The amount of the portfolio in each grading category may vary substantially from period to period resulting primarily from changes in the composition of the portfolio as a result of new investment, repayment and exit activities. In addition, changes in the grade of investments may be made to reflect our expectation of performance and changes in investment values.

 

Recent Accounting Pronouncements

 

Refer to “Part I. Financial Information, Item 1. Financial Statements - Note B” of this quarterly report on Form 10-Q for a description of recent accounting pronouncements.

 

Results of Operations

 

We commenced our principal operations on April 24, 2015, commensurate with the raising of $20,000 through a sale of 2,000,000 shares of common stock. Prior to April 24, 2015, we solely incurred expenses associated with organizational activities.

 

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Three Months Ended September 30, 2016 and 2015

 

Investment Income

 

For the three months ended September 30, 2016 and 2015, total investment income totaled $1,010 and $304 respectively, of which $915 and 304, respectively, was attributable to portfolio interest earned on our first and second lien senior secured loans, $67 and $0, respectively, was attributable to dividend income earned and $28 and $0, respectively, was attributable to amortization of loan origination fees received. The increase in investment income was due to the increase in the size of our portfolio.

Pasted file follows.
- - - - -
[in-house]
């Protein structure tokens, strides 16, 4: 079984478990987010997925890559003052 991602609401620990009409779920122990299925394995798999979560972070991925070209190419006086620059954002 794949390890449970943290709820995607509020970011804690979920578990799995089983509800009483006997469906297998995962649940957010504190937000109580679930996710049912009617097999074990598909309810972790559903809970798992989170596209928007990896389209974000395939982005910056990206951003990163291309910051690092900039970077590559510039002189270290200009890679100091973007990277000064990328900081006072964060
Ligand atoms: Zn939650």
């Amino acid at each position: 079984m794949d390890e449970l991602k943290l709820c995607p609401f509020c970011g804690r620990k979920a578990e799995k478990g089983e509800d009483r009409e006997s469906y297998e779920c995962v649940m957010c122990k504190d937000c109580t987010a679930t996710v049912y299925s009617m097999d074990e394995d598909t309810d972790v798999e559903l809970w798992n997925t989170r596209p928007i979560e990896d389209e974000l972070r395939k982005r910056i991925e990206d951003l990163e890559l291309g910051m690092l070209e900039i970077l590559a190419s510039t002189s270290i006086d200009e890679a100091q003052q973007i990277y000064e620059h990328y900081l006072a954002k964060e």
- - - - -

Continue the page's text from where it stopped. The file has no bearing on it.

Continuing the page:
For the three months ended September 30, 2016 and 2015, $364 and $0 of our total investment income constituted PIK interest. As of September 30, 2016, three of our investments paid all or a portion of their interest payments in the form of PIK interest, including our position in Action Resources, which was restructured so that the entire position is payable in PIK interest. As of September 30, 2015, none of our investments paid PIK interest. 

 

Operating Expenses

 

Total operating expenses were $563 for the three months ended September 30, 2016, and consisted of base management fees of $228 (less a fee waiver of $25) professional fees of $196 and other general and administrative fees of $164. Total operating expenses were $426 for the three months ended September 30, 2015, and consisted of base management fees of $126, professional fees of $195 and other general and administrative fees of $105. We did not incur any incentive fees for the three months ended September 30, 2016 and 2015. The increase in operating expenses was driven by an increase in our portfolio as we executed our business model. Our operating expenses were 1.48% and 2.00% of our average net assets for the three months ended September 30, 2016 and 2015, respectively. As we continue to execute our strategy, we expect our operating expenses as a percentage of our average net assets to decrease.